Economic rights guaranteed | Daily News

Economic rights guaranteed

The new Emergency Regulations targeted at maintaining reasonable prices for essentials have come in for flak among the crowd of non-Governmental busybodies and others of that ilk. They are the same persons that give sensational interviews to foreign correspondents saying there are queues for basic essentials in the country. Such interviews make mountains out of molehills.

The Government stepped in at the right moment to ensure that any shortages are mitigated. However, the very people who are making tear-jerking statements to international television crews, are the first to say that Emergency Regulations are a threat to basic freedoms and are therefore uncalled for.

It is not difficult to understand why they would rather have the queues. They can use the spectacle of long lines to spin yards about a “dysfunctional” country. There are no real shortages – what is apparent are artificial lines created by hoarders and black-marketeers trying to make a killing when supply channels are stretched during the pandemic.

But the so-called NGO opinion makers are eager to close ranks with these culprits while castigating the Government for enacting “stifling emergency regulations”. They say fundamental rights would be in suspension but do not spare a thought for the ordinary folk that would have to ensure shortages because of a few rapacious traders.

Extraordinary times call for extraordinary measures, and it is amazing to see these so-called social sentinels behave as if there is no disruption caused by the pandemic. The entire planet has been disrupted, and taking a few necessary measures to ensure that the man on the street gets his sugar and onions without a hassle is the least of people’s worries in these testing times.

The efforts by some international media to portray a situation of scarcity and disruption in the country have come a cropper very fast because the Government has intervened. They probably want things to deteriorate as they did in the aftermath of the Easter Sunday attacks. But that era of indifferent and bewildered governance is over. The people recall how the Easter Sunday attacks created a nightmare of recriminations, etc., in which people were treated to a spectacle of the governing elite pointing fingers at each other, while the security situation on the ground deteriorated fast.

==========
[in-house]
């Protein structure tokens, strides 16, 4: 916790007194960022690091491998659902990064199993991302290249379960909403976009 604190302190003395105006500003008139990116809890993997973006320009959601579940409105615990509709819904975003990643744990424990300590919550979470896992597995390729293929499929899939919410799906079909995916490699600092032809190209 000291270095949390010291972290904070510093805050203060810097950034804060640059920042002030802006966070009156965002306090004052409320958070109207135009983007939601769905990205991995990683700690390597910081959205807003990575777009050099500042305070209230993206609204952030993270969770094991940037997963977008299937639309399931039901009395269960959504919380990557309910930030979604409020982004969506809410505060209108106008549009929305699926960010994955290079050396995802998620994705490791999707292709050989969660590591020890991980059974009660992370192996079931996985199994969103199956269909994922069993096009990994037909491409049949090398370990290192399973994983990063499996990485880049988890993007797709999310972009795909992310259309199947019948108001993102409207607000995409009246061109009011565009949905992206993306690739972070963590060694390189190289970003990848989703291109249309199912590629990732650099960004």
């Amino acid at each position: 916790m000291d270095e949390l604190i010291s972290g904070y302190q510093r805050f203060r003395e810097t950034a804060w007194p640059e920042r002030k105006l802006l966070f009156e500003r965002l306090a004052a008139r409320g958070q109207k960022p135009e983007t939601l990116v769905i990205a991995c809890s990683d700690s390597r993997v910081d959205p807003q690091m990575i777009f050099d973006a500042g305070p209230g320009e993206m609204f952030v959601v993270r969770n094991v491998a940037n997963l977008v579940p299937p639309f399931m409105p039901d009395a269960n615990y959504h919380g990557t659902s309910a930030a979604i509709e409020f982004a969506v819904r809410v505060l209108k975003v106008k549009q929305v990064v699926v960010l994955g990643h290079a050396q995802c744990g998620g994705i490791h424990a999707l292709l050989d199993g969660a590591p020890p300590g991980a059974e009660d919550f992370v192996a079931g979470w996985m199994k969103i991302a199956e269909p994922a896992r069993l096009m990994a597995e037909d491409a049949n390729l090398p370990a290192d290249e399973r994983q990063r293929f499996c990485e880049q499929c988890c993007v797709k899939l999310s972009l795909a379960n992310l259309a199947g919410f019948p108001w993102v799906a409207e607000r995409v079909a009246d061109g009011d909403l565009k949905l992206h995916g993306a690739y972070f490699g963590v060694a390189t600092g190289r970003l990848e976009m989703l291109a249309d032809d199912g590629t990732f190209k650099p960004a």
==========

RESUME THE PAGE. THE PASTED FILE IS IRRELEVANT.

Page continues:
The NGOs at that time had no sympathy for ordinary people who harboured serious security related anxieties for the first time after the war ended in 2009. These so-called watchdogs seemed to enjoy and defend the chaos while pretending that everything was as close to normal as they could be.

There is no charade of that sort this time with the situation brought on by the pandemic. The authorities are not in denial, and they decided to take the bull by its horns and fight the rapacious profiteering elements with tough laws. But the chaos-lovers in the NGO brigade are the first to be disturbed.

Some say that certain provisions in the Constitutional enactments regarding fundamental rights are in suspension when Emergency Regulations are in force, but they do not say a word about the economic rights of the people. This is what happens when the activists have no clue about the recent jurisprudence on rights and rights related constitutional provisions all over the world.

Economic rights and the right to a life above the poverty line are now considered as important as any regarding the freedom of expression and the freedom from arbitrary detention and arrest, etc. This is what the social contract is all about. When certain elements in society seek to ride roughshod over the fundamental right of the people to live an un-impoverished life with access to basic essentials, the State has to step in and ensure that such entitlements are not denied to citizens who are free to make a decent living.

That is exactly what the authorities have done by regulating the price of certain essentials during the pandemic. This type of redress cannot be guaranteed by resorting to regular consumer protection laws.

 Emergency Regulations are required during times of terrorism. They are also required when there is economic terrorism unleashed by unscrupulous elements. The world sees the footage of protests in Australia and many other democracies against the curtailment of regular freedoms usually taken for granted. The Emergency Regulations enacted by the Government here are in the interests of basic food security. In one sense they take a page from Australia’s book.

There can be no romanticized fealty to liberal values when the basics that the people are entitled to are denied. In any event, the notion that Emergency Regulations in place are a serious intrusion into the rights and freedoms of persons is a fallacy. The Courts of Law are not prevented from granting redress under fundamental rights provisions to ordinary people.

It is the miscreants who took to hoarding and other unscrupulous activities who have to beware. What is wrong with that? The people have endured enough due to the pandemic without having to be kicked around by black-marketeers. They would certainly applaud the new Emergency measures, even though the NGO-rights crowd may miss the chaos.

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